• Wonder Woman (1987): One of Diana's command crew is a defected Dominator, and another looks like a teal skinned stooped old woman, just with Alien Hair, a misshapen forehead, a snub nose and eight fingers instead of ten.

    Fan Works 

    Films — Animated 
  • Fantastic Planet: The Traags/Draags. Aside from their size, they're essentially hairless, blue-skinned, red-eyed humans.
  • Lilo & Stitch: Most of the aliens are some form of this. Three of them are even able to pass for human with a Paper-Thin Disguise, and it's just unrealistic enough to be funny.
  • All of the aliens in Titan A.E. fit this trope, with two arms, two legs, a mouth, etc.

    Films — Live-Action 
  • Alien's Xenomorphs.
    • The Xenomorphs are excused, since they take on the traits of their hosts, perhaps so they'll be better adapted to their environment. In Alien³ we see one that was a quadruped because it burst from a dog, Aliens vs. Predator: Requiem also has one that looks like a Predator, including the "dreadlocks" and mandiblades (fits into the trope, but solely because the Yautja host does.) Other examples are fully straight.
    • Even more so, the Predators (Yautja).
    • In Prometheus the proto-Xenomorph "Deacon". Its former host, the Engineer, straddles the line between this and Human Aliens.
  • Avatar
    • The Na'vi are ten-foot-tall, blue-skinned, yellow-eyed, cat-nosed, four-fingered and four-toed (note, however, the titular Half-Human Hybrid Avatars have five), with what is essentially an organic network cable that looks like a braided ponytail.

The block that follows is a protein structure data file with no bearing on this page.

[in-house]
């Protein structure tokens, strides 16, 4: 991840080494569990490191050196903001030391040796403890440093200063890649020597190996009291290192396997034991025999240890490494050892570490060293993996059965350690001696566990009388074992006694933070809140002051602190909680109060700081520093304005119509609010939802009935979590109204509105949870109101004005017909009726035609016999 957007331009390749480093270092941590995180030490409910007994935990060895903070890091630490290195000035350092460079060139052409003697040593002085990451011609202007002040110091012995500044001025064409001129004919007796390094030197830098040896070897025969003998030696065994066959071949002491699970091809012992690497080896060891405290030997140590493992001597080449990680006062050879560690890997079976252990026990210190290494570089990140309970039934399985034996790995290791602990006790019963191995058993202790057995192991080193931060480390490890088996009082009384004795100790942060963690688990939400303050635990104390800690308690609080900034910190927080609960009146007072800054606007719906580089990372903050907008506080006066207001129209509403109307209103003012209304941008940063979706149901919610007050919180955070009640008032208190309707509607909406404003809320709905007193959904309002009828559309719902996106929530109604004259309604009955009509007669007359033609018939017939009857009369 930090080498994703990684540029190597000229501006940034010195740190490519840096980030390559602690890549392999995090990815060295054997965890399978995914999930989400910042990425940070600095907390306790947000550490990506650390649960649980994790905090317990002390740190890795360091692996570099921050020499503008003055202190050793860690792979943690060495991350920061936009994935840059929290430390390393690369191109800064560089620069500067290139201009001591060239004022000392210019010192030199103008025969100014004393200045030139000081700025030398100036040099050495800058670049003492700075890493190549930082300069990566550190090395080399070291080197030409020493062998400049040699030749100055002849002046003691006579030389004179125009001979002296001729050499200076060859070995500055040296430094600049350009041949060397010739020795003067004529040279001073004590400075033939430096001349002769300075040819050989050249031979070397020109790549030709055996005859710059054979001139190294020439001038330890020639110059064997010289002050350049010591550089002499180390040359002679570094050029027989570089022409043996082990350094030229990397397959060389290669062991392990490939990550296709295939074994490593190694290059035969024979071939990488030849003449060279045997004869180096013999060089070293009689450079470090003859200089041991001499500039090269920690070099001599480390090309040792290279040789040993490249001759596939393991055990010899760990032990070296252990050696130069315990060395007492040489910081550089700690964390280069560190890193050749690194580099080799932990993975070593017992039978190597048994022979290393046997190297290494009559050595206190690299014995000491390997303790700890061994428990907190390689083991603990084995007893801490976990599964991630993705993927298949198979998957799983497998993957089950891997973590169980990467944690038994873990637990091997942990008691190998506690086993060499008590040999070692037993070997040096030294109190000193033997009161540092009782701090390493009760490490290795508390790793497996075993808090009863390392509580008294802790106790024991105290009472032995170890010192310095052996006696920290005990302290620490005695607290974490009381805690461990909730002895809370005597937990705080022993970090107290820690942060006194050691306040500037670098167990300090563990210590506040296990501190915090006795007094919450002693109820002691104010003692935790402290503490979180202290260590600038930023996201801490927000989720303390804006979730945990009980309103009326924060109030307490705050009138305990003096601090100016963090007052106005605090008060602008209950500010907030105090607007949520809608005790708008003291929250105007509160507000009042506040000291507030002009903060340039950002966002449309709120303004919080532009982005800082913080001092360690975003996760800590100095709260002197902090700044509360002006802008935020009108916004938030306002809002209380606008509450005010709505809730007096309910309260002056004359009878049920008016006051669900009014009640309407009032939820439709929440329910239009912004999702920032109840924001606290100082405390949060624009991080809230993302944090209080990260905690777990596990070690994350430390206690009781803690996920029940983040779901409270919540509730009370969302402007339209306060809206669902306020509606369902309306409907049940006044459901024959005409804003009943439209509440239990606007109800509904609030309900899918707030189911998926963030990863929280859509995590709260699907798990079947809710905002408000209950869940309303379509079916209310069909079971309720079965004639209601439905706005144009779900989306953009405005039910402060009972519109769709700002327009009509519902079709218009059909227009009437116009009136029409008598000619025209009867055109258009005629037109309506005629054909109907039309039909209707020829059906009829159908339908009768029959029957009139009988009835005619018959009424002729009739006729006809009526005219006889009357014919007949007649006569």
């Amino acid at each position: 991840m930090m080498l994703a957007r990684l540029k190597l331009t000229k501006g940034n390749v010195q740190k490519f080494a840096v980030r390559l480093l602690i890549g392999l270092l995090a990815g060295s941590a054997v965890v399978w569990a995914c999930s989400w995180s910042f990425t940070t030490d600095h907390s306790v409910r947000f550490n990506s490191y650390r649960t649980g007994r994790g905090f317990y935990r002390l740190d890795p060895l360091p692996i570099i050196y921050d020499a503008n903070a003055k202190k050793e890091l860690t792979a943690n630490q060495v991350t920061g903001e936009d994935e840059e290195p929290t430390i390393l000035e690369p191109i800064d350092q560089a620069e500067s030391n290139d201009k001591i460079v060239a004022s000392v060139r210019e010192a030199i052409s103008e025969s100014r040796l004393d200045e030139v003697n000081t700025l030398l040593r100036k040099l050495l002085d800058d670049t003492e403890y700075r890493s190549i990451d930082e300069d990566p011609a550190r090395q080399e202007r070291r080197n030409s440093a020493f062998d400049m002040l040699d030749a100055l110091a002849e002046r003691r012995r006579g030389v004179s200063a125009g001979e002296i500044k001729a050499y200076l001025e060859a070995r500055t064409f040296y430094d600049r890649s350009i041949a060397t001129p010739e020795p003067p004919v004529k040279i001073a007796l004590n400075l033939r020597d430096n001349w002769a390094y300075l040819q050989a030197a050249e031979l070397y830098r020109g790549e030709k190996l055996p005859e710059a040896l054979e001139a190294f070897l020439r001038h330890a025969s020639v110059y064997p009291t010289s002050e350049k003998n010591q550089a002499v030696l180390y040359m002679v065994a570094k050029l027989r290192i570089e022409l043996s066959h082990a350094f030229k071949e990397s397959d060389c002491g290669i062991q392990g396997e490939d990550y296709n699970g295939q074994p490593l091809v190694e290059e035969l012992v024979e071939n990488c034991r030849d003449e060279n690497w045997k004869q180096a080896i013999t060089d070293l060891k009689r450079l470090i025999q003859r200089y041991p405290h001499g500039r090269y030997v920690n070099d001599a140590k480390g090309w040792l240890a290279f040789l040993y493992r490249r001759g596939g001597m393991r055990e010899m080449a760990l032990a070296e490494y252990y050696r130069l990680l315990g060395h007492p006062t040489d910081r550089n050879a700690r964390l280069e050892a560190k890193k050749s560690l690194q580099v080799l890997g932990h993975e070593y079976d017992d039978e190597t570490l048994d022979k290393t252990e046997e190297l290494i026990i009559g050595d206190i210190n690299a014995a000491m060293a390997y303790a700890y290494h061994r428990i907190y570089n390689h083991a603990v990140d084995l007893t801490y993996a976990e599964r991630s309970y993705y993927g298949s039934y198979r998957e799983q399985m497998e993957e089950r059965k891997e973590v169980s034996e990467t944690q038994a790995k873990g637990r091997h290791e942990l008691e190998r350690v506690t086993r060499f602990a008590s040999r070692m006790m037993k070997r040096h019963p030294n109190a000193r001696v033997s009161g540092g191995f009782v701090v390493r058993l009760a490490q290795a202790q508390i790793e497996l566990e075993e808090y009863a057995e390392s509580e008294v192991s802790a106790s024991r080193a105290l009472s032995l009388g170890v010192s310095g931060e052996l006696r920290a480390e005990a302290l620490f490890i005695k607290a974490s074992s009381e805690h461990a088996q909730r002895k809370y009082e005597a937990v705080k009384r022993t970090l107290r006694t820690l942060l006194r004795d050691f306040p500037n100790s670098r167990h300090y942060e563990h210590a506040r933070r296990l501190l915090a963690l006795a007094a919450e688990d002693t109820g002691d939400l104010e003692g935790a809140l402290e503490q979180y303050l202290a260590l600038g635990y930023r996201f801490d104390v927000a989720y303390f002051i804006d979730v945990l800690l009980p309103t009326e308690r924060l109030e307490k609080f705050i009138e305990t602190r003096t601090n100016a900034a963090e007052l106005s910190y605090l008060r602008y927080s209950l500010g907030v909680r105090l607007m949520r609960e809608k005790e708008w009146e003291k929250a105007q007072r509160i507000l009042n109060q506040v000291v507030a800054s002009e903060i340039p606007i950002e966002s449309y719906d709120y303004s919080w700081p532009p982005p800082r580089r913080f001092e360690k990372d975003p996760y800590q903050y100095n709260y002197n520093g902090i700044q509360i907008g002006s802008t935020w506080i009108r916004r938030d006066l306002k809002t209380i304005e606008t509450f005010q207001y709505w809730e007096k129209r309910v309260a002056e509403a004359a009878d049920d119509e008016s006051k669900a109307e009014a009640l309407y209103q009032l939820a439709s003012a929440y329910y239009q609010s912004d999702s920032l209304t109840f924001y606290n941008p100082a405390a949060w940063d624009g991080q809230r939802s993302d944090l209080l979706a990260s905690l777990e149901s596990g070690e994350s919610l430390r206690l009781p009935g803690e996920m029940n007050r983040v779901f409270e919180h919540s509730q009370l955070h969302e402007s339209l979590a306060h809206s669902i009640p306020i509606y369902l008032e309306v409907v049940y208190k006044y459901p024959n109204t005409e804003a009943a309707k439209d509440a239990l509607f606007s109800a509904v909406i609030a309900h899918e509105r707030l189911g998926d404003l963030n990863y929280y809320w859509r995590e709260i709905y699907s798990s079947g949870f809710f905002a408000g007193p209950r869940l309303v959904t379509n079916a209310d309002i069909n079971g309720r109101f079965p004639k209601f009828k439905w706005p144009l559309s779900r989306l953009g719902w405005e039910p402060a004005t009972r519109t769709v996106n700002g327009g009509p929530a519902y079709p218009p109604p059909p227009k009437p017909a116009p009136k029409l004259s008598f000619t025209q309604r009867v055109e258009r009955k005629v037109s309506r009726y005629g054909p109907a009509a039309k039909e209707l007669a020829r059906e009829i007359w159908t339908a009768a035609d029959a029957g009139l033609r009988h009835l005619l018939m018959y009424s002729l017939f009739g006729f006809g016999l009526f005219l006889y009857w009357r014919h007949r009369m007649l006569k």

• Animals on Pandora are in two main types; four-limbed and six-limbed. Seeing as how the life on Pandora is connected by a 'brain-like' biological network, it's possible that the evolution of life on the planet was guided by this mind. This would also explain why the Na'vi are capable of linking their minds with every other animal, which would require an improbable amount of co-evolution from a Darwinian standpoint. Pandora's biology is not necessarily Earth's biology. They were evolved from the same ancestor as the ape-like Prolemuri which have four partially fused arms with two fingers on each. The Na'vi just had those arms fuse together all the way.
  • District 9: The aliens have two legs, one head and two eyes, but that's as much as they have in common with humans. They have four arms including the smaller, almost vestigial arms housed in their torso. They largely resemble seven-foot tall humanoid cockroaches, and even their vocal chords are too alien to try to mimic human speech.
  • Star Wars: Many aliens (jointly described as humanoids). Famous examples include the Wookiees (hulking ursine/simian aliens that look a bit like Bigfoot); Ewoks (Ursine Aliens that resemble teddy bears or perhaps drop bears); Gungans (Frog Men/Fish People that include Jar Jar Binks); Aqualish (walrus-like humanoids, pictured above); Trandoshans (lizard-like humanoids); and Gamorreans (pig-like humanoids). The other common kind is the rubber foreheaded near-humans, who share an ancestry with baseline humans, though there are some genuine examples of Starfish Aliens (including, famously, the Hutts). There are also cyborgs (some human and some not) and crossbreeds of similar (usually hominid or vaguely hominid) species.